Lesson 3: Getting Pre-qualified or Credit Approved
Jewell: My name is Jewel DeDuca and welcome to American Consumer Credit Counseling's presentation on home buying. Our home buying workshop is a nine lesson series focused on the essentials of owning your own home. Today we are discussing Lesson 3; Pre-qualified or Credit Approved loans. Let's begin.
Now that you've examined your monthly spending plan and credit file, you need to generate an unbiased assessment of your ability to qualify for a home loan. If you're comfortable with your financial stability and believe that you can obtain a competitive loan, as well as support its repayment, you're now ready to contact a lender to get a pre-qualified or credit approved loan.
People often ask what's the difference between a pre-qualified and credit approved loan. Well, if you've received a pre-qualified loan, then you have only received an estimate of the amount that you can borrow. This estimate is not guaranteed. Also the lender has not looked into your credit file. The odds of the condition of this loan changing are very high.
When you receive a credit approved loan, you have to fill out the actual application for the lender. The lender will verify the information on your credit file and most importantly, your file has been sent to an underwriter in order to reach your loan decision. Also, if anything should change like your income, employment, or marital status or credit situation, then your approval would not be guaranteed and the underwriter would need to review your loan application again based on these changes.
As you can see, a credit approved loan is a more accurate measure of your loan potential. A credit approved loan will more than likely give you a better indication of your home loan capacity. Before individuals apply for a credit approved loan they often ask themselves how much money do I need to have to buy a house? The answer to this question varies; however, it's important to remember it takes money to borrow money.
In order to obtain a home loan, the borrower must put at least a minimum amount of his or her own money into the transaction. This minimum amount will depend on the type of loan, but it's usually zero to five percent of your purchase price. If you don't meet normal underwriting guidelines, this amount could be higher. However, there is assistance. Many types of assistance programs exist that can help individuals reach down payment and closing costs. Many times these programs are based on your income.
The process of obtaining a credit approved loan is more complex than obtaining a pre-qualified loan. A lender is always going to look at a variety of elements in order to qualify you. The three most important variables in this process are 1, your employment history; 2, your income; and 3, the debts that you currently owe.
To start, let's discuss employment history. A lender will generally want to investigate your past two years of employment. During this investigation, a lender is primarily looking to see how long you've been at your current job and what type of work you do. They are also going to see if there have been any gaps in your employment over the last two years. In today's workforce there are a variety of circumstances that might define your employment status, so let's discuss a few.
If you just started a new job, a lender will look to see if you're still in a probationary period. If so, this may affect your candidacy because the risk of non-payment of the loan is much higher. You might also be in the process of starting a new job. If your new job is in the same line of work, you'll need a letter from your employer stating your start date, income, and position. You'll also need to receive your first paycheck within thirty days of the closing.
If your new job is in a new line of work, a lender may not count this income until you've been on that job for at least six months. You might also be a seasonal employee. If this is the case, you may have to be on the job for a minimum length of time before the lender will count that income for qualifying purposes. This minimum length varies, but it's usually one to two years.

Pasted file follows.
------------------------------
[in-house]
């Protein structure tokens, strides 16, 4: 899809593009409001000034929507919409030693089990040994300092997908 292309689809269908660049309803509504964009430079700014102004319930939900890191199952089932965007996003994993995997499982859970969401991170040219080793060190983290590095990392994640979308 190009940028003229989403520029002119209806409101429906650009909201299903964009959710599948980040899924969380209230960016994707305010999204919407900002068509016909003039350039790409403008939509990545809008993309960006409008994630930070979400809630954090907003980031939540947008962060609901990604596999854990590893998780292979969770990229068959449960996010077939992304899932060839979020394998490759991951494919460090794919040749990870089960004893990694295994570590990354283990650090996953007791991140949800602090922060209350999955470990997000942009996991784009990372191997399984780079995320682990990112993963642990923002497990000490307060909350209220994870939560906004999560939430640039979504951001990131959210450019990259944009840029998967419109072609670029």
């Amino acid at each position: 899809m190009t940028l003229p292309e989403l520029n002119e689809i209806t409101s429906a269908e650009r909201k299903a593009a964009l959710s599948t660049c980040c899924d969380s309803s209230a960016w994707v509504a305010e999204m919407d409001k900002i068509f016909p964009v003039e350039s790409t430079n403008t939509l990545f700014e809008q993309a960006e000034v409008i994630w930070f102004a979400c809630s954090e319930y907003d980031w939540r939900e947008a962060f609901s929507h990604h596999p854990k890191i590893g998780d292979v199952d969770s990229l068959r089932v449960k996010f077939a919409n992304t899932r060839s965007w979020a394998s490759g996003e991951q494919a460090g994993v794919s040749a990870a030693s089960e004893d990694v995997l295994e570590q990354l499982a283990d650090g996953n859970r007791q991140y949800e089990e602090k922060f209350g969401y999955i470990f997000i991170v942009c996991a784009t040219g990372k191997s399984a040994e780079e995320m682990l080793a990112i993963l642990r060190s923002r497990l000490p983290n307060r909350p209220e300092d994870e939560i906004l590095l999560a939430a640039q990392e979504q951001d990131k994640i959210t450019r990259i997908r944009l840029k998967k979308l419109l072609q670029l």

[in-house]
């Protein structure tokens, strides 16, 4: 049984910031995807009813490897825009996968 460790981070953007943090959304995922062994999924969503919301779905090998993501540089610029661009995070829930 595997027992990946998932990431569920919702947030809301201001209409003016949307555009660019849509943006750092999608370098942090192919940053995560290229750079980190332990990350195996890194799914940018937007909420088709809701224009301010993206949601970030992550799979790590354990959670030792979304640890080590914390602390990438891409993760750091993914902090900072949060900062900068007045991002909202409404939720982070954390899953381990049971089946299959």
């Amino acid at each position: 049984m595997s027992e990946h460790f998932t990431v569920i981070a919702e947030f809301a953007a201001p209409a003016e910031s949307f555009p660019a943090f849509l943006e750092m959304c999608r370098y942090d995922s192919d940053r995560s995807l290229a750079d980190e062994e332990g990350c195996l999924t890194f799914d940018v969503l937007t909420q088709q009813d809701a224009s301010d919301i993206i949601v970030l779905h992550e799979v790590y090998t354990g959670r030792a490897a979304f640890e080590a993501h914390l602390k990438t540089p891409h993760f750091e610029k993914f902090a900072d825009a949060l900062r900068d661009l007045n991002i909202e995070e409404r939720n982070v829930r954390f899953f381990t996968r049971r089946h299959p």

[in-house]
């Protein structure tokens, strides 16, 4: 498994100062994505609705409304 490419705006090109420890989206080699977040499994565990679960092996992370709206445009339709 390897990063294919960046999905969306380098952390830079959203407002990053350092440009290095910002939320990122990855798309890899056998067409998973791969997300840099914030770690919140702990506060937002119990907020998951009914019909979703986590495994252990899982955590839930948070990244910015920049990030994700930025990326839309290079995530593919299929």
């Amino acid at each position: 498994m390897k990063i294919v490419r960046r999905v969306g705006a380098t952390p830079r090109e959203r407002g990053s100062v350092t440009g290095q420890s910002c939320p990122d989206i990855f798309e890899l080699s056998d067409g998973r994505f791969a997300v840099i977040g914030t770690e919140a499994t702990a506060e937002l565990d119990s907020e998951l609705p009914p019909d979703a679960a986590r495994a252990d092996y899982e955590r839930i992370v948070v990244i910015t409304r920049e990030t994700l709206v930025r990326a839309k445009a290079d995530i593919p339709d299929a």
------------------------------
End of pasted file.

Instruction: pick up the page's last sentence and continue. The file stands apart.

Often times individuals supplement their full-time job with a part-time job income. In order for your part-time income to be considered, you may need to be at your part-time job for at least a year. However some loans will require one to two years on average. For a lender to count this income, you also need to show that you can handle the added pressure of two jobs over an extended period of time.
If you happen to be a recent graduate, you will need to show the lender a copy of your transcript or diploma showing your course of study. If you're self employed, you'll need to provide a lender with two years of personal income tax returns, two years of business tax returns, a year-to-date profit and loss statement, and a balance sheet.
Lenders will also use a two year average for the net income for qualifying purposes. They want to see that your net income has remained the same or increased over a two year period. If your income has decreased, you'll need to explain why.
Once a lender has validated your employment history, they will then begin to evaluate your income. A lender will use numerous tools to compute your income contribution. Typically they add up the monthly income for each job, or income source, and use that figure to arrive at a qualifying monthly payment you can afford.
There are a variety of ways in which employees are paid and that determines how the lenders arrive at a figure. Let's discuss a few ways that you can determine your qualifying monthly payment. If you're paid a set salary per year, you'll need to divide your total salary by twelve to get your monthly income. Let's say you have a $25,000.00 salary. If you take $25,000.00, divide that by twelve, you'll arrive at the qualifying monthly income of about $2,083.00.
If you're paid every two weeks, multiply your bi-weekly pay by twenty-six pay periods to arrive at your annual pay. Then take your annual pay and divide that by twelve to get your monthly income. For example, if you make $800.00 every two weeks, multiply $800.00 by twenty-six pay periods which would give you your annual wage of $20,800.00. Then take $20,800.00 and divide that by twelve in order to get a monthly income amount of $1,733.00.
You might also be paid hourly. In this instance, you'll need to know your hourly wage and how many hours per week you're guaranteed. Let's say you're paid $9.00 per hour and you're guaranteed to work forty hours per week. You need to multiply $9.00 an hour by forty hours a week, and then multiply that by fifty-two weeks per year to arrive at an annual salary of $18,720.00. You then take the $18,720.00 and divide that by twelve to arrive at a monthly income of about $1,560.00.